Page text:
If you are not a computer pro and you’re reading this, you could always hire a consultant to set this up for you. The Lawrence systems YouTuber does consulting but I have no idea how much he would charge. However, the set up I’m describing really is the type of set up you might see in a business. so you should expect to hire a managed IT services company to get this working (your tech savvy family member is unlikely to know what I’m talking about). I was able to get this to work with Plex running on synology though.
Nice guide but 1) I use Plex on Synology, where the VPN setup is much more basic. It works but I can’t see any route options. 2) I use Gyberghost VPN, that, again, shows not many options to choose from.
Is it possible to add this route editing some config file on the NAS?
Have we figured out a workaround for ExpressVPN yet? I like to keep Aaron busy, ya know, for job security and all. Thanks!
Do you have a guide for using ipvanish with Debian based Linux?
Any chance we could get some instruction for setting up for Nord VPN?
Great writeup, but I can’t find the OpenVPN config file.
After I install IPVanish, I navigate to the OpenVPN folder and there is no config file there.
The only config file I can find at all in the program is in the primary IPVanish directory, a file called IPNVanish.VPNClient.exe.config.
When I try and update that config file with the route plex… code, then the IPVanish app won’t start, I get some windows error message, but it’s because I’m editing the IPNVanish.VPNClient.exe.config file instead. When I remove the Plex code from the config file, the IPVanish app runs just fine.
I see that IPVanish now has a walkthrough to install OpenVPN and a config list that has config files for all their servers (over 100 of them) and instructions to manually add up to 50 config files. I’m assuming that this is what we have to do now, and manually update each config file. So much for the central config file that was the primary benefit of this VPN for Plex.
Any input or ideas?
Thanks for the great writeup, but it needs an update to be useful.
I have the same problem. No reply for 5 months is no good sign…
Yep, it’s a bad sign! The only option I can find is invoking the VPN using PowerShell and running the route command using VPN Post-Up. The PowerShell PostUp not the OpenVPN PostUp in the config file. That’s the only thing that will work w/all VPN providers and it’s perfectly doable but it’s going to take a pretty big update to detail the solution and I just don’t have the time yet.
So I’d use Google to help you make a PowerShell script, download an ovpn file from your VPN provider instead of using their app, and then use that to connect w/the appropriate PostUp route command. Then stash the script somewhere safe and make a shortcut on your desktop and use it to connect. Works every time.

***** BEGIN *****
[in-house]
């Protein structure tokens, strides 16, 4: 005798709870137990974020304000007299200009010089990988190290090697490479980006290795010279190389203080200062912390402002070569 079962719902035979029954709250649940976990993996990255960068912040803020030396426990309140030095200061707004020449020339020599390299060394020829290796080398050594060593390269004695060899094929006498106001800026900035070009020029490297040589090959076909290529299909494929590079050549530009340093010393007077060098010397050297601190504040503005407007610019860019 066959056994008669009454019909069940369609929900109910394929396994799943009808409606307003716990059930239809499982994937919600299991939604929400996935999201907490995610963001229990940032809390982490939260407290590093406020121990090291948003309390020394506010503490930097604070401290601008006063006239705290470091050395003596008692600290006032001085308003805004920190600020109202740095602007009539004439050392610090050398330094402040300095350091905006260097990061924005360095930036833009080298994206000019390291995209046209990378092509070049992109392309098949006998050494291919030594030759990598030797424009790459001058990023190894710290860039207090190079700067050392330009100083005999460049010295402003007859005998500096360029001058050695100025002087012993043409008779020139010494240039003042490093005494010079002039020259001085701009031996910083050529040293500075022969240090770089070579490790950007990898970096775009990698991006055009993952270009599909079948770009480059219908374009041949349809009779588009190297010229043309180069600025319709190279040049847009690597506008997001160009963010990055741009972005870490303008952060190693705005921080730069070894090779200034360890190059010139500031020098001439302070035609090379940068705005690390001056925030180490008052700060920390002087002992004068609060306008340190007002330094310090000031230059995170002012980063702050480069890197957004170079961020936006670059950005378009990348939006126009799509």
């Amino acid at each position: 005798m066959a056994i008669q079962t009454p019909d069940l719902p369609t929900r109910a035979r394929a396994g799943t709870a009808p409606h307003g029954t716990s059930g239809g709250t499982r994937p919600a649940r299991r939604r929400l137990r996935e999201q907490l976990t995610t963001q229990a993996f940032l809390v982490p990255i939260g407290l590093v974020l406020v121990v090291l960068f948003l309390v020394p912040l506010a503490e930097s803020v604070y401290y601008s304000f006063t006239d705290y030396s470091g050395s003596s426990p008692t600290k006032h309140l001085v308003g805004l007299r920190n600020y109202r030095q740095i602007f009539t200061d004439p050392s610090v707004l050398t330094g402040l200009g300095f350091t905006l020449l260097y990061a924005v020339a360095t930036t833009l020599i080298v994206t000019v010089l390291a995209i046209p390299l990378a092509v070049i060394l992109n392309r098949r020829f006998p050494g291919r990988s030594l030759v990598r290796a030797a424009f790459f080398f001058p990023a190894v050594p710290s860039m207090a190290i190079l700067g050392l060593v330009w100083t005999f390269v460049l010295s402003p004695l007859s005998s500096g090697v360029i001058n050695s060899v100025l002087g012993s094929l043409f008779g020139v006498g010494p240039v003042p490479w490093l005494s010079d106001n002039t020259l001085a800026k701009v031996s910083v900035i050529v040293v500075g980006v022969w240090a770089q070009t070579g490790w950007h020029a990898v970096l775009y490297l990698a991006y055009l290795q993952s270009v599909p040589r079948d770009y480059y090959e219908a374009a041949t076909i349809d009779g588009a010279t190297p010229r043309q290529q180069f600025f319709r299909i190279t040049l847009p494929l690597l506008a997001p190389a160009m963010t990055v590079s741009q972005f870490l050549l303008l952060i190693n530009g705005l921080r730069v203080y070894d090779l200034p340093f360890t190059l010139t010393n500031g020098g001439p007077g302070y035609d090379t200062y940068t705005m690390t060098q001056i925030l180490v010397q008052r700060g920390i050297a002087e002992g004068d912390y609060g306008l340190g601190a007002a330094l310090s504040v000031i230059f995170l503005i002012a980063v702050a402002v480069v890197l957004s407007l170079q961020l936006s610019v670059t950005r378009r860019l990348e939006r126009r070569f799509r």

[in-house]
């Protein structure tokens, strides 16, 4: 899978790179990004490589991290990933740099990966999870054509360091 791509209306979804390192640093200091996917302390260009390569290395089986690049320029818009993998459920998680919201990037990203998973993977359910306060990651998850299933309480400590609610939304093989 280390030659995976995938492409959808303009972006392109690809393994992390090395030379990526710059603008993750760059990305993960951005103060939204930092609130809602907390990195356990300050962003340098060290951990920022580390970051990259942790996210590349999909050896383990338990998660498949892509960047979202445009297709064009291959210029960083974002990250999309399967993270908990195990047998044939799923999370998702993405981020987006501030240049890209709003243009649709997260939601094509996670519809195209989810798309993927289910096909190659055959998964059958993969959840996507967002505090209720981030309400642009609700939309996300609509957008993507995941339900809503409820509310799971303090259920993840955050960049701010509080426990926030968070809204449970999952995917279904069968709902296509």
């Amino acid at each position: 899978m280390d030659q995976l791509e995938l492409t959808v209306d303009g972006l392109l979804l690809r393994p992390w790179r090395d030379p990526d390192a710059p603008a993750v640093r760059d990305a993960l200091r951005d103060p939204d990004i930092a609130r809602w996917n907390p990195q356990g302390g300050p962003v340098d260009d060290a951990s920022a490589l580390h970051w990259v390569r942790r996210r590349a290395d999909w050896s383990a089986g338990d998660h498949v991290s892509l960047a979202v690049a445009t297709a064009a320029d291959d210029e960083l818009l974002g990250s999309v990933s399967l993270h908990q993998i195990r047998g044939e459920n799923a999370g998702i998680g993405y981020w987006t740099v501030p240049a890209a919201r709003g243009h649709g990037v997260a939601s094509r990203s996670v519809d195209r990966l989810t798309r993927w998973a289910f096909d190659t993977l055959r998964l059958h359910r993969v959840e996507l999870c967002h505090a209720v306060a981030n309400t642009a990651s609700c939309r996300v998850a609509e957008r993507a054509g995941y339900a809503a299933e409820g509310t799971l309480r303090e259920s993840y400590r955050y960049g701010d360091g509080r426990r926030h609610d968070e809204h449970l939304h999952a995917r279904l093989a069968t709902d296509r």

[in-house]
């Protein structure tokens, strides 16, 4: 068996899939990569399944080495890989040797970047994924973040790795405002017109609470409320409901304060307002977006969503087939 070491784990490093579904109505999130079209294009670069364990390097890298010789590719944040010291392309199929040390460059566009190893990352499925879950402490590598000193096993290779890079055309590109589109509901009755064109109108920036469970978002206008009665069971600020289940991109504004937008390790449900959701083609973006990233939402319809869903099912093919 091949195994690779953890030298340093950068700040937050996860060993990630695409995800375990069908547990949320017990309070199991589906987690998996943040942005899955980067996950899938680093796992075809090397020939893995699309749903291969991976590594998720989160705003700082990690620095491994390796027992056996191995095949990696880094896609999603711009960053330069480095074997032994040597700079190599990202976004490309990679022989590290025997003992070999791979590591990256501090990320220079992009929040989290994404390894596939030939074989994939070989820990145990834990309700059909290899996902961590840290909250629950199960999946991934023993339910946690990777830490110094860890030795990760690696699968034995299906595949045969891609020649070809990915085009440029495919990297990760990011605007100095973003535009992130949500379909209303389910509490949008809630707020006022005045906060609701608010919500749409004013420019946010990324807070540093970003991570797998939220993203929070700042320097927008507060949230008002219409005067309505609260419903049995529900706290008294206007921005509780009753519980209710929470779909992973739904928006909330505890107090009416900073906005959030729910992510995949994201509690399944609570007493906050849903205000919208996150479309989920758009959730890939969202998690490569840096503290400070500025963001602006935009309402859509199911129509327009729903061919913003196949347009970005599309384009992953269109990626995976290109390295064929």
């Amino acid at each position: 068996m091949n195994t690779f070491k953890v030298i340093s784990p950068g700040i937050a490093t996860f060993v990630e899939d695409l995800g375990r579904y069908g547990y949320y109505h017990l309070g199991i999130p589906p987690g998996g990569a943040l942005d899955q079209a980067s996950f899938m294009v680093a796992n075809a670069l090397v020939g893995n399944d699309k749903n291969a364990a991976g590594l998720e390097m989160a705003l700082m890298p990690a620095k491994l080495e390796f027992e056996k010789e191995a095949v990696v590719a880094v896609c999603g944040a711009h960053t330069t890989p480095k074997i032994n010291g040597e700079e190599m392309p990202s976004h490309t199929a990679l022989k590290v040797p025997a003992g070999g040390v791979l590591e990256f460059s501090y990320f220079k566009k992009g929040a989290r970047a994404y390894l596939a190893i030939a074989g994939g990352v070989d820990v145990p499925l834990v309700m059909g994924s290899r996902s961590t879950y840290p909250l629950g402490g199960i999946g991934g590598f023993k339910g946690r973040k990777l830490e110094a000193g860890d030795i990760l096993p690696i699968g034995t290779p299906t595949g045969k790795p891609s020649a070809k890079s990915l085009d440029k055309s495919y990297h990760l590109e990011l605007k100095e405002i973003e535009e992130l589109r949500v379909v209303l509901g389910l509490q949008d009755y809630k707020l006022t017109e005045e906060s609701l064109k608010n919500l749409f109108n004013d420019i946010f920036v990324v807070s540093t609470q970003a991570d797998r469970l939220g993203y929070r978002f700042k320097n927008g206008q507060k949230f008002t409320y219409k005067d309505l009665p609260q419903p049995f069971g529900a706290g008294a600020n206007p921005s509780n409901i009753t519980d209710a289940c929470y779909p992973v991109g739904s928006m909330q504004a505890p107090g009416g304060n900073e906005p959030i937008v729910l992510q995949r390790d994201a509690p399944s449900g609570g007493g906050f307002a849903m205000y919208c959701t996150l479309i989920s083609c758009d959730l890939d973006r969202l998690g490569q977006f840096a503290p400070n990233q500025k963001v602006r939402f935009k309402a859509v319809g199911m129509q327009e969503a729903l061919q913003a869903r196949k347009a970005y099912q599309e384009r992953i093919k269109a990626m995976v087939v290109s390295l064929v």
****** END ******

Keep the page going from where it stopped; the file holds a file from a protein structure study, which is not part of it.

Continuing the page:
My understanding is that it’s a bit easier on Mac and dead simple in Linux to do about the same. The key is you have to execute that route command after the provider pushes theirs.
You miiiight also be able to remove the push line from the ovpn file and connect using the OpenVPN tray app but chances are you’d have to do static configuration first or like, not have a gateway and DNS. Since nothing gets pushed you have to fill out the name server and gateway yourself in the adapter properties menu. You can run ipconfig when the VPN is up and note the info and fill it out as static. It’s kind of bad form to claim a dynamic IP like that but realistically you won’t mess anything up. Config file may need other edits as well, manually adding other routes, needs testing.
Good luck! I’ll pick this back up as soon as I can.
the link to the config file for openvpn doesn’t actually work. anyone have this?
Thanks for the great guide and installation instruction. I did an attempt with the Open VPN client, but I think the link to your config is corrupt. Is it possible to check this and get the config back online?
Thanks for the support.
Hey, great guide! It looks like the link for the openvpn config file may have expired, I just see “insertlink.here.com” in place of the intended hyperlink. Could you repost it? Thanks in advance.
Thanks for the guide this looks like just what I’m after to have my Plex bypass the VPN.
Been having some problems. I’m using the IPVanish, I have changed the openvpn.config file. However, as soon as I run IPVanish and connect the config file gets re-written and the route line removed. It looks like the config is re-created each time IPV creates a connection. Any Suggestions?
Hi Martyn, thanks for commenting. You’re right! It’s possible for a VPN server to push routes to the clients that overwrite their configuration, and I’ve confirmed that IPVanish is now doing this with routes. I will need to update the article.
For now, after you connect to IPVanish, please open a command prompt and type:
route add plex.tv mask 255.255.255.255 192.168.1.1
(Assuming your gateway router has a local IP of 192.168.1.1, change if necessary)
That will add the necessary static route, but is a temporary fix. I’ll update you with an automated solution.
Thanks again for your help. I tried your suggestions but could not ge the route command to work with a symbolic ip address.
I have managed to get things working to an extent by looking at my outgoing connetions when I enable the plex server and route these specifics direct to my router rather than the IPVanish.
This needs reset each connection which is a pain, do you have any other suggestions I could try?
I’ve got an update on this posting later today, hang in there.
Was there a permanant fix?